DemDaily: Organizing America

April 4, 2022

Amazon workers in Staten Island, New York, voted to unionize under the Amazon Labor Union on Friday, in the first successful United States organizing effort in the retail empire's history.

Warehouse workers cast 2,654 ballots, with 2,654 voting for the union to 2,131 opposed. Approximately 8,000 workers were eligible to vote. The win was a stunning victory for the fledgling group, which was led by former and current Amazon employees and is not affiliated with any national labor union.

Amazon workers in countries including France, Italy, Spain and Germany, whose union membership rates are higher than those in the US, have long been unionized. In many European countries, Amazon workers are covered by collective bargaining agreements that apply to whole sectors of the economy. The notable outlier is the United Kingdom, where labor laws are comparable to those in the US.

Amazon, which started in the Bellevue, Washington garage of founder Jeff Bezos in 1994, is the world's largest online retailer and marketplace, and the second-largest private employer in the United States. The multinational technology company focuses on e-commerce, cloud computing, digital streaming and artificial intelligence, with a paid subscription base of over 200 million subscribers worldwide.

The union victory comes on the heels of another major win for labor last December, the unionization of the first Starbucks coffee store by baristas in Buffalo, New York. The triumph for Starbucks Workers United marked what union leaders hope is the beginning of a new era of growth for the labor movement.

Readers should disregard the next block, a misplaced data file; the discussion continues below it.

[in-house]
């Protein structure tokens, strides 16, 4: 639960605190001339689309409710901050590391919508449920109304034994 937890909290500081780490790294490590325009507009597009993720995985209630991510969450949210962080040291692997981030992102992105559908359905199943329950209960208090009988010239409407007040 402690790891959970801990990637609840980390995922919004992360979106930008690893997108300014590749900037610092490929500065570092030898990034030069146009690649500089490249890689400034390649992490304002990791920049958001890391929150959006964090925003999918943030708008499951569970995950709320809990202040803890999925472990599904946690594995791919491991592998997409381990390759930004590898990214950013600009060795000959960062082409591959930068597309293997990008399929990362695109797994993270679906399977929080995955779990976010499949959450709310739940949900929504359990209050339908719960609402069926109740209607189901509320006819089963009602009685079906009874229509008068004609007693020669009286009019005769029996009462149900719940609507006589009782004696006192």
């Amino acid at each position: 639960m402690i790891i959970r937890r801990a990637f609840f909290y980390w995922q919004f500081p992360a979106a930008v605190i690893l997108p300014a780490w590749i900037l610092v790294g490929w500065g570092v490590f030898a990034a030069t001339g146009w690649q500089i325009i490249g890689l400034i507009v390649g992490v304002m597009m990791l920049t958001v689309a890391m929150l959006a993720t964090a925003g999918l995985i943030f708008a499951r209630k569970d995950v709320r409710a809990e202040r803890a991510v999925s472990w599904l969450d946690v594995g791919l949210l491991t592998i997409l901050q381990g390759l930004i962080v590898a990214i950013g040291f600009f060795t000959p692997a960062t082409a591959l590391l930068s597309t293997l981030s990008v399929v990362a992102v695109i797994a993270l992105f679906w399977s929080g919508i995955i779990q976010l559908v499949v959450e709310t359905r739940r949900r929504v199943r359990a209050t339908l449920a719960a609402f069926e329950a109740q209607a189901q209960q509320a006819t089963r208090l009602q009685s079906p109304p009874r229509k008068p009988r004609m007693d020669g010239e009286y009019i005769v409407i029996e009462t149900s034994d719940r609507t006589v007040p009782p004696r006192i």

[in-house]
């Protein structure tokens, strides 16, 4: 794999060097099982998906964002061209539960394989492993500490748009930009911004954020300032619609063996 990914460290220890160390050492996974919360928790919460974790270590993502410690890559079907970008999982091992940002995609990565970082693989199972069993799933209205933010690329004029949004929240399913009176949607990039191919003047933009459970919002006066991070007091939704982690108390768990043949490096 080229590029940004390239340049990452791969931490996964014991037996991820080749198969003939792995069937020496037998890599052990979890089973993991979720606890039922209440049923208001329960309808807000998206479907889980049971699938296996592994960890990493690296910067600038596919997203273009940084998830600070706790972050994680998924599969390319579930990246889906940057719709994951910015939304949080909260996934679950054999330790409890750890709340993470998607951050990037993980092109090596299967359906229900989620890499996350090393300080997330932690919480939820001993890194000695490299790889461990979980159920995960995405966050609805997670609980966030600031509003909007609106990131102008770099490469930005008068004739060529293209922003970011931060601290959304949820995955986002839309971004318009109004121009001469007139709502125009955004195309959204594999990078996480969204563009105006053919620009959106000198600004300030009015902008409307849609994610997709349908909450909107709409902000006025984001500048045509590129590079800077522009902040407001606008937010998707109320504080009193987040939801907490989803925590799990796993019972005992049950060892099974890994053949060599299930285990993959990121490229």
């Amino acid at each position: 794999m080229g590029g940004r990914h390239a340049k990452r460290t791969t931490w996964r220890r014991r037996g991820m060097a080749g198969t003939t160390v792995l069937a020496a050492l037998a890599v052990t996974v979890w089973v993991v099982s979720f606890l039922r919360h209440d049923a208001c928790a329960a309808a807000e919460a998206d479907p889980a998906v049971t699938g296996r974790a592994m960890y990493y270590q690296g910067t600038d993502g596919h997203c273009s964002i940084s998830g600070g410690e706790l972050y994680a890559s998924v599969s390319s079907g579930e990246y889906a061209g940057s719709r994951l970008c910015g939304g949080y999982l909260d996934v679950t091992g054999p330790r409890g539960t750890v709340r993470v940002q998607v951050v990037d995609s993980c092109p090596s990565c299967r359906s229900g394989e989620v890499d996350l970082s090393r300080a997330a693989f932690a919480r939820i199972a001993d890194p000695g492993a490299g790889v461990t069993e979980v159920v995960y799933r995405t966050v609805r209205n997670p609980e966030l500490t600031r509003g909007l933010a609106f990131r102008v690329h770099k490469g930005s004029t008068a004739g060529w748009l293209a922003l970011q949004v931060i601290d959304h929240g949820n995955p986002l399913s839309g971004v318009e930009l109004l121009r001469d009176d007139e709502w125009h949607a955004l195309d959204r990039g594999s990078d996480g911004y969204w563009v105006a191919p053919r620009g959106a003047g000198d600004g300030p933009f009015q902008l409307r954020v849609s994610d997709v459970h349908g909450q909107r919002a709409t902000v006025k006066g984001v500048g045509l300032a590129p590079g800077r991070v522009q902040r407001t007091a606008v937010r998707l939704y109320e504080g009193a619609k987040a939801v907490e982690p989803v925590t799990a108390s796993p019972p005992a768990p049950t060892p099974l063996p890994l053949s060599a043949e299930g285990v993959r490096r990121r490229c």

2021 also saw the initial defeat of the only other recent attempt to organize Amazon workers, when employees in Bessemer, Alabama voted more than two-to-one against joining the Retail, Wholesale and Department Store Union (RWDSU). That April ballot, however, was invalidated by the National Labor Relations Board after it found that Amazon had improperly interfered in the election. The NLRB ordered a new union election, which was held last week.

As of today that result appears headed for defeat for a second time. Of 2,375 ballots cast, 993 opposed unionization and 875 voted in favor. Approximately 6,153 Bessemer warehouse workers were eligible to vote.

The election result has yet to be formally certified by the NLRB, however, as over 400 ballots remain challenged by Amazon and the RWDSU. The NLRB will hold a hearing in the coming weeks to decide whether the challenged ballots will be opened and counted.

While the union movement has long been a significant political power in the US, its numbers have been declining -- now making up just 10.3% of the country's workforce.

The Staten Island campaign was driven by former Amazon supervisor Christian Smalls, who was fired from Amazon in March 2020 after staging a walkout over the lack of worker protections against COVID-19.

Shortly after being fired, Smalls formed the Amazon Labor Union (ALU), relying on a GoFundMe page to finance the operation.